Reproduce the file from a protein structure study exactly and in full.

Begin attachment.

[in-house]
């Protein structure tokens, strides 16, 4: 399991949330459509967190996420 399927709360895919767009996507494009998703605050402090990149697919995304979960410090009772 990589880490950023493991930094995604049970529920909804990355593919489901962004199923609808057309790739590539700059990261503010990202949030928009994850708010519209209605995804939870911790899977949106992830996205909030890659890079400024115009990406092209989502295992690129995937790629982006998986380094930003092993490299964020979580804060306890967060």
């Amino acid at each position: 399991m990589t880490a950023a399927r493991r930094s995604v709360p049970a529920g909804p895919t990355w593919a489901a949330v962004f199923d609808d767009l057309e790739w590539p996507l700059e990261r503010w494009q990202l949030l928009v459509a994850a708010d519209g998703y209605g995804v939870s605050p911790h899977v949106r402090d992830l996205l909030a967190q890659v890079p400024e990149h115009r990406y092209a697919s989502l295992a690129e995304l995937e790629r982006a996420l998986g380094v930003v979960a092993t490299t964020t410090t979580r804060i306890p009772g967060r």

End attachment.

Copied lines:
[in-house]
């Protein structure tokens, strides 16, 4: 399991949330459509967190996420 399927709360895919767009996507494009998703605050402090990149697919995304979960410090009772 990589880490950023493991930094995604049970529920909804990355593919489901962004199923609808057309790739590539700059990261503010990202949030928009994850708010519209209605995804939870911790899977949106992830996205909030890659890079400024115009990406092209989502295992690129995937790629982006998986380094930003092993490299964020979580804060306890967060």
């Amino acid at each position: 399991m990589t880490a950023a399927r493991r930094s995604v709360p049970a529920g909804p895919t990355w593919a489901a949330v962004f199923d609808d767009l057309e790739w590539p996507l700059e990261r503010w494009q990202l949030l928009v459509a994850a708010d519209g998703y209605g995804v939870s605050p911790h899977v949106r402090d992830l996205l909030a967190q890659v890079p400024e990149h115009r990406y092209a697919s989502l295992a690129e995304l995937e790629r982006a996420l998986g380094v930003v979960a092993t490299t964020t410090t979580r804060i306890p009772g967060r």